*

Another thing Ol' Myrt here learned is that unlike our US cemeteries where much research can be accomplished, you cannot expect to see very old tombstones in a typical German cemetery (kirchhof or friedhof). Unless a family was wealthy enough to afford a crypt, the grave sites are recycled every generation or so. The tombstones in two of my ancestral cemeteries were unceremoniously removed and stacked up around the perimeter walls of the church yard.

*SOURCE: "Getting Started on German Research" by Leslie Albrecht Huber from Discovering Family History, Jan/Feb 2009. Pages 39-41.

Happy family tree climbing!
Myrt :)
DearMYRTLE,
Your friend in genealogy.
Myrt@DearMYRTLE.com

18 May 2009

Copies of magazine articles

From: Nancy B.
DearMYRTLE,
Regarding Eastland, my husband Walt lost two aunts on the Eastland and I'm wondering how to get a copy of the magazine with the article about the disaster. Their names were Dora Schroth and Caroline Afford (sisters). Thank you.

DearNANCY,
The article about the sinking of the Eastland appeared in the Feb Mar 2009 issue of HISTORY MAGAZINE as mentioned in the magazine's blog. Ol' Myrt here found the article by David A. Norris very compelling. I am sorry to hear that your husband lost two close relatives in this terrible disaster.

The Internet-Genealogy Blog contains entries on topics originally printed in any of the four magazines published by Moorshead. For each blog entry, I make it a point to include the author, title of the original article, the name of the magazine, publication information and page number(s) in addition to a clickable link to the magazine website. That way, whenever you run across a blog entry mentioning an article you wish to own, merely click the link to the magazine website. Then you can order the issue in question directly from the publisher.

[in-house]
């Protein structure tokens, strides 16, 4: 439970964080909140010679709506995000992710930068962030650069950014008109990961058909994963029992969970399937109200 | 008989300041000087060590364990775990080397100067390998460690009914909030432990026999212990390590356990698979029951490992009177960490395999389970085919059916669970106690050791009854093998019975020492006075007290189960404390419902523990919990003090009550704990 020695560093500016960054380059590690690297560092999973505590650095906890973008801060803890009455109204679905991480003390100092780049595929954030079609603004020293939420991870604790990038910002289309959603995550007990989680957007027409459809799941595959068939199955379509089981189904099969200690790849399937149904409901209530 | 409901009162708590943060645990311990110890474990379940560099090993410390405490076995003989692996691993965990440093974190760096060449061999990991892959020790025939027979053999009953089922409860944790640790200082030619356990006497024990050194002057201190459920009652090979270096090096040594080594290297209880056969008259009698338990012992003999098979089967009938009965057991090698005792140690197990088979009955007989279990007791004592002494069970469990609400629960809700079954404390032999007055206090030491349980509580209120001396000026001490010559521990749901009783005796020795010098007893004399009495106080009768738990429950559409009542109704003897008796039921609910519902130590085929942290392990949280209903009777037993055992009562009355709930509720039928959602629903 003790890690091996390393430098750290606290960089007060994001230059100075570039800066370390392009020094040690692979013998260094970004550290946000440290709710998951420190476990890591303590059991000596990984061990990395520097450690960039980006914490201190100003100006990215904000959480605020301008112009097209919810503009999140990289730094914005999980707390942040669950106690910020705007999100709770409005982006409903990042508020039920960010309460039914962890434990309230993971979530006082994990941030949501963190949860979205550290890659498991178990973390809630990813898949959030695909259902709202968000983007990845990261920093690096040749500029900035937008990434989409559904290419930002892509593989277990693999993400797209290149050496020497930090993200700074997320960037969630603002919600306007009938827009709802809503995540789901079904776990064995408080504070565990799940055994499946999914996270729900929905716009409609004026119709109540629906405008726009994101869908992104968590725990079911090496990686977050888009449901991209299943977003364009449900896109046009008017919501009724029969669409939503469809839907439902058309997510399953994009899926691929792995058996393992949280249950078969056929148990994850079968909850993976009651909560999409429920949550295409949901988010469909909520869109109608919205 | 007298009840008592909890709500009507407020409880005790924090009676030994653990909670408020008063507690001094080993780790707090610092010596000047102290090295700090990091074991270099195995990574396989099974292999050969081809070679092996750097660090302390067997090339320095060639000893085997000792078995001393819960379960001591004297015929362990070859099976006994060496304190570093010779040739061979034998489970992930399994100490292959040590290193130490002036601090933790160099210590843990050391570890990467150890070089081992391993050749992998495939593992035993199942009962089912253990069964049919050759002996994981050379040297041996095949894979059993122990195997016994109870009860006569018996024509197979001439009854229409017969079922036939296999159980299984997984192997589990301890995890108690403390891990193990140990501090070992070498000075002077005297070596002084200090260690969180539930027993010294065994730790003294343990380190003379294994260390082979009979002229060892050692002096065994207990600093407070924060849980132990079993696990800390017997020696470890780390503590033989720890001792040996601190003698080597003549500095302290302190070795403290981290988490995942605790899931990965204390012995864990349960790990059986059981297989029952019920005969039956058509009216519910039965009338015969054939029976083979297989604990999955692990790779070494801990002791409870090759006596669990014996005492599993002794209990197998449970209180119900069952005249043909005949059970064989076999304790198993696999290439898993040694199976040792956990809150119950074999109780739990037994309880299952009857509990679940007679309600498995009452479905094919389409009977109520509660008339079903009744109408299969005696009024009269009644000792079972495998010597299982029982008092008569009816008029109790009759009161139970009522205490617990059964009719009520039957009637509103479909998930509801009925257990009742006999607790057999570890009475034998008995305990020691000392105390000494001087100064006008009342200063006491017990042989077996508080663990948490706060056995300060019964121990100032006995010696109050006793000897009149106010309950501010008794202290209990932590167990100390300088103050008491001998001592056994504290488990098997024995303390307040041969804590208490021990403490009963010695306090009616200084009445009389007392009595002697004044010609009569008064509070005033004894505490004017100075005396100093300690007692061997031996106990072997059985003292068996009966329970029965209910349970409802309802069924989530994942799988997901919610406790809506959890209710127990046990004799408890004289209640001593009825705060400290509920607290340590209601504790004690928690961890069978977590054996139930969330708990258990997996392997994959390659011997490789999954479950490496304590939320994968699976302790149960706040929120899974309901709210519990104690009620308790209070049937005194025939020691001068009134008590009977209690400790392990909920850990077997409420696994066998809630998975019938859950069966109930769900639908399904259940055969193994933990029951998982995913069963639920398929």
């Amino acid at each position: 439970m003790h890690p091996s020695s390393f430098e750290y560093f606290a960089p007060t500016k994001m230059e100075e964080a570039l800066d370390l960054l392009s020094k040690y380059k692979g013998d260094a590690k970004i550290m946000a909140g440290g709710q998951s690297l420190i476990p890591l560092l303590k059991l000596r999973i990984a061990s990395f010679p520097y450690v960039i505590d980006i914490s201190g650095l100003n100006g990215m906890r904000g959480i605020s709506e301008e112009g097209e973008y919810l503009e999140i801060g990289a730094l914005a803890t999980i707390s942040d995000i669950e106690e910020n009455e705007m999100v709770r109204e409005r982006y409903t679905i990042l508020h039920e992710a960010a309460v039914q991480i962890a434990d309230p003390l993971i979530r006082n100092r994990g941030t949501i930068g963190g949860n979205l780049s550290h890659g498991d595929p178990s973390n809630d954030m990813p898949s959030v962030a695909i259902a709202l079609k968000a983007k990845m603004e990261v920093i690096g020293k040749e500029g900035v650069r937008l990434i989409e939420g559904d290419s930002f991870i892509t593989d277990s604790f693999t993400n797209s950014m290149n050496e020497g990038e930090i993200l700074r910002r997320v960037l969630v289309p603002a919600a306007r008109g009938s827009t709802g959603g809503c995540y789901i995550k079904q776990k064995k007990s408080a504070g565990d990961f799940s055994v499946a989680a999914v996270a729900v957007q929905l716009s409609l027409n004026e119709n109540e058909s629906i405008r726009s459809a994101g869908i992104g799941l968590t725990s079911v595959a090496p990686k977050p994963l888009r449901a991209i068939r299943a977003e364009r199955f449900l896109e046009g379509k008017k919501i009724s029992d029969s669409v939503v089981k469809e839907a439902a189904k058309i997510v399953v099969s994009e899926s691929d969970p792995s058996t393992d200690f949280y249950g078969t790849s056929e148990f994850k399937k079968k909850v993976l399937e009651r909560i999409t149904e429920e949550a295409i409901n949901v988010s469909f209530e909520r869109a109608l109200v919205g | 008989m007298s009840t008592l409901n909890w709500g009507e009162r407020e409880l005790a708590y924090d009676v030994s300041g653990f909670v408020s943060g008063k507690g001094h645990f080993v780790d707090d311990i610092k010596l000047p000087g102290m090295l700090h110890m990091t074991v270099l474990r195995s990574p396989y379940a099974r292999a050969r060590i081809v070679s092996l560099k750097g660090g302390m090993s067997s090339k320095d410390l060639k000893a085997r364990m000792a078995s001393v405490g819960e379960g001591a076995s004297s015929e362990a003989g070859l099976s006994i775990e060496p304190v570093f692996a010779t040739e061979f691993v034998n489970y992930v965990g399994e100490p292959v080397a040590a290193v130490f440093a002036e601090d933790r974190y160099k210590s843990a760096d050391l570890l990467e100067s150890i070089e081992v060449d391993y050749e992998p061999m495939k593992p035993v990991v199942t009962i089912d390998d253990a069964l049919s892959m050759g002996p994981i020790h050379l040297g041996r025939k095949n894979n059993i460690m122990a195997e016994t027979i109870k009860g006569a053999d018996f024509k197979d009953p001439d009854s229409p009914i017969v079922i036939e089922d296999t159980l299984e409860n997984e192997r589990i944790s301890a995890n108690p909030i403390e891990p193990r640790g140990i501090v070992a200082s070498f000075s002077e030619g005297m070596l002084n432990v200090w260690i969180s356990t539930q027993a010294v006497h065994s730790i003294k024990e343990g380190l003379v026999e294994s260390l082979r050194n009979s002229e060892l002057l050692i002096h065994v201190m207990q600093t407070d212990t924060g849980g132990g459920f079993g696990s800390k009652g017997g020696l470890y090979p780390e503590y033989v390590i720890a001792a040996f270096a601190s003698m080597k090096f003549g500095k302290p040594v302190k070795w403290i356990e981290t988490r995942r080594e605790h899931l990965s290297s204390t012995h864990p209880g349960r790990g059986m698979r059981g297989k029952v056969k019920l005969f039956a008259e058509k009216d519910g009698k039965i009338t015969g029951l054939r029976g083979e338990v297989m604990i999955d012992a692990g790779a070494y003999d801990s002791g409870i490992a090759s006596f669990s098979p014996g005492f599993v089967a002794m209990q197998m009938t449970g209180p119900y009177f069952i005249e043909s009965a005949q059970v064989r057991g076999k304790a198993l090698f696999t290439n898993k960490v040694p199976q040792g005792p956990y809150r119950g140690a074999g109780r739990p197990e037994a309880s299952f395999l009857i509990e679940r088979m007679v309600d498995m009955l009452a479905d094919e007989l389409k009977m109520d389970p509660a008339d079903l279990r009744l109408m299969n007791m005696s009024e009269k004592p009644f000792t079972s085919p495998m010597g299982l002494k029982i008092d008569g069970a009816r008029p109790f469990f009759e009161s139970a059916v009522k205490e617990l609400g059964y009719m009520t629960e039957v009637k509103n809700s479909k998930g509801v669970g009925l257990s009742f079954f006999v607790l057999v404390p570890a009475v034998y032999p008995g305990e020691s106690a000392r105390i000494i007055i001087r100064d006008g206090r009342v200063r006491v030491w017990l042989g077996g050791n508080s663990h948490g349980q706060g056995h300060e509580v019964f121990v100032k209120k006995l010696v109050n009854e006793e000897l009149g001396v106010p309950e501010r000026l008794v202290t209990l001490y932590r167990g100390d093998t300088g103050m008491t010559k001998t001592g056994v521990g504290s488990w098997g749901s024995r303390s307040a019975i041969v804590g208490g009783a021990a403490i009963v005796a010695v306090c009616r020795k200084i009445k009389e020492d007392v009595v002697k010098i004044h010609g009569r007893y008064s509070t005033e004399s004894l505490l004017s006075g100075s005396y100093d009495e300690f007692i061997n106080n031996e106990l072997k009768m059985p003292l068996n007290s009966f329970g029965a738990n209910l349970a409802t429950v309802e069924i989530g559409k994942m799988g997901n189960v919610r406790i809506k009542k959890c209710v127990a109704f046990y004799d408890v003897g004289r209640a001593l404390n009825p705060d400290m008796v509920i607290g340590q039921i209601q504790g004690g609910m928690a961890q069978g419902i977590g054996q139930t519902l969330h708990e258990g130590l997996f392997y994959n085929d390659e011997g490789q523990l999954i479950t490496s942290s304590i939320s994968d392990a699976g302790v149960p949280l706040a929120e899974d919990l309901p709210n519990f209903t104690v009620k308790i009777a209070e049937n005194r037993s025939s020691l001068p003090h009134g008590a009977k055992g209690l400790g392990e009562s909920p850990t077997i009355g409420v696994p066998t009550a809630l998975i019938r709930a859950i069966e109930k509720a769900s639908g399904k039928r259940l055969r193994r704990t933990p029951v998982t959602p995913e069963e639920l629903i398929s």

In this case, History Magazine is located at: http://www.history-magazine.com/. To save you time, Ol' Myrt here is including the information from the "CONTACT US" link on the History Magazine website.

Happy family tree climbing!
Myrt :)
DearMYRTLE,
Your friend in genealogy.
Myrt@DearMYRTLE.com

16 May 2009

Palatines to America Conference: June 2009

DearREADERS,
Palatines to America, the German Genealogy Society will offer the 2009 National Conference, “Research With the Experts” at the Allen County Public Library in Fort Wayne, Indiana, June 18-20, 2009. The featured speaker is world renowned Annette Burgert with four presentations on the basics for research of colonial German and Swiss ancestry, immigration, and European villages of origin.

See also additional workshops and time for independent research programmed with PalAm
consultants and ACPL staff experts. For more information and registration details, please go to
www.palamnationalconference.org/registration.

Source:
Discovering Family History. May/June 2009. Page 45.

Happy family tree climbing!
Myrt :)
DearMYRTLE,
Your friend in genealogy.
Myrt@DearMYRTLE.com

Do you teach genealogy courses?

DearREADERS,